Peter Femiano 4m 603
The views of this article are the perspective of the author and may not be reflective of Confessions of the Professions.
My uncle JR was the one who this now famous bar in Seaside Heights NJ was named after. I worked there 13 years from the time I was 16 and boy did I have some experiences. In 1985 I was promoted to a manager position and eventually became general manger in 1992. At this time I was working up to 125 hours per week and barely getting any sleep. But my income was off the charts and I was able to work only 6 months out of the year. While working on the boardwalk, we had to learn how to have fun to relieve stress otherwise you would have killed somebody over a hotdog.
Working at the Jersey Shore was an endless butterfly effect in “pansting” each other (pulling someone’s pants down when they are not expecting it), setting each other on fire, or filling someone’s hubcaps up with stones so you are in for a nice surprise at 4 am on your way home from work. Although we always were pranking each other, I still had to run the business. One of the funniest things looking back on it now was that of my lemonade girls every year, on the busiest day of the year – Memorial Day weekend, their grandmas seemed to keep dying. Sometimes more than once in the same summer! Either these girls spent a lot of time crying over dead relatives or someone had a lot of great weekends. I found it ironic that these funerals only happened on beautiful sunny days in the summer or when a popular rock band were playing. I would beg them for better excuses when they’d try to call out.
Working on the boardwalk had its perks though, like I said I was making a lot of money, drove a great car and enjoyed the company of the many daily attractive female beachgoers. Unfortunately, you smelled like sausage all the time. Your hair would be greasy, your face would be shiny, and Proactive would have been our best friend back then. But that’s the fun of all of it! On hot days we would go up on the roof and take our water balloon launcher that would shoot a water balloon up to 200 ft. Doing it at night was fun because the people walking couldn’t see anything coming at them and splashing at their feet. Everything ended on a funny note as the cops came to my door as I’m walking down the stairs with a wet bucket and balloons sticking out of my pocket and asked me with a smirk on his face, “do you know of anybody who could be shooting water balloons in the vicinity? And if you do could you please ask him to stop?” Back then it was a lot of harmless fun and almost impossible to get in trouble, unlike today in Nazi Jersey.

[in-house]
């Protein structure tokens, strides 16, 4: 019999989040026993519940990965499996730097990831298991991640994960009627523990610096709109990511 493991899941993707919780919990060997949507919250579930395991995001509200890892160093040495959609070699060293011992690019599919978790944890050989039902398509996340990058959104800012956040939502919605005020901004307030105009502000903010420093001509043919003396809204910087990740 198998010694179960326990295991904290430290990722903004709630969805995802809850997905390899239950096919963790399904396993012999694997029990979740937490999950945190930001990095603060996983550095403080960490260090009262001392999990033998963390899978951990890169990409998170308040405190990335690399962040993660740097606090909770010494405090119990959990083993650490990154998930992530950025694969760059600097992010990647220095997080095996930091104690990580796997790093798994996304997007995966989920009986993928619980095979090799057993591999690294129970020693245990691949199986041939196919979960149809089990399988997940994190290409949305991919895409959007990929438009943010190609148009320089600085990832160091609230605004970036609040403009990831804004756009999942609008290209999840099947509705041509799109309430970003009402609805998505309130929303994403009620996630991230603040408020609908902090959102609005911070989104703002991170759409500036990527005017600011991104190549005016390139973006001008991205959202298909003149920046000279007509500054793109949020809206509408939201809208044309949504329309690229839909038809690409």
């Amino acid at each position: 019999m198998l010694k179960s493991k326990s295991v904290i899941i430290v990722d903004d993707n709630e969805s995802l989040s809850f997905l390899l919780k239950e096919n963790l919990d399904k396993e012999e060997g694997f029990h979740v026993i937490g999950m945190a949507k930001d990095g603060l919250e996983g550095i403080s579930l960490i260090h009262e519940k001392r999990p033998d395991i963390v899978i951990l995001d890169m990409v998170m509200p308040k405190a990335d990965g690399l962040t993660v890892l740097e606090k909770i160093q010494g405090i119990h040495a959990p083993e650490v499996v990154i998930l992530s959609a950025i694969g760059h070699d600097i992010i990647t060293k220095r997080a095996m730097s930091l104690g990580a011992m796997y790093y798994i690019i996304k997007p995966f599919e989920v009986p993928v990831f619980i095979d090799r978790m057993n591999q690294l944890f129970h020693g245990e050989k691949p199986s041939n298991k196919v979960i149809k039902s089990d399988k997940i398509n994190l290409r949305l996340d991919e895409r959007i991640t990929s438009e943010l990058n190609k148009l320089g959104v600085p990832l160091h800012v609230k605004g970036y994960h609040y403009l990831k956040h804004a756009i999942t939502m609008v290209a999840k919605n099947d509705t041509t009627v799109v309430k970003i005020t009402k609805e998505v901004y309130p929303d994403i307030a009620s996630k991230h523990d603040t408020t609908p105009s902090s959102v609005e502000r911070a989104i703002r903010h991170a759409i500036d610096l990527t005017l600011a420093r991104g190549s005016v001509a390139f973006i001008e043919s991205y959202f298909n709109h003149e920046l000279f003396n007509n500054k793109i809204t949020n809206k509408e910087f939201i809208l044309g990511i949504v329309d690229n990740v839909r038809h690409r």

At the boardwalk I really learned how to make the best of a hard situation. I started off a kid and left a man. I went from getting dropped off at work to cook hotdogs, to driving my Porsche and owning my own two houses. It was a great journey. I can’t put a price tag on what was more valuable, the money in my pocket or the amount fun we had. But that doesn’t mean that there weren’t many times that I wished I had only walked one more block on the boardwalk to work at the arcade and just give change. I do have to say, wearing our sausage cologne really was worth it all of those years.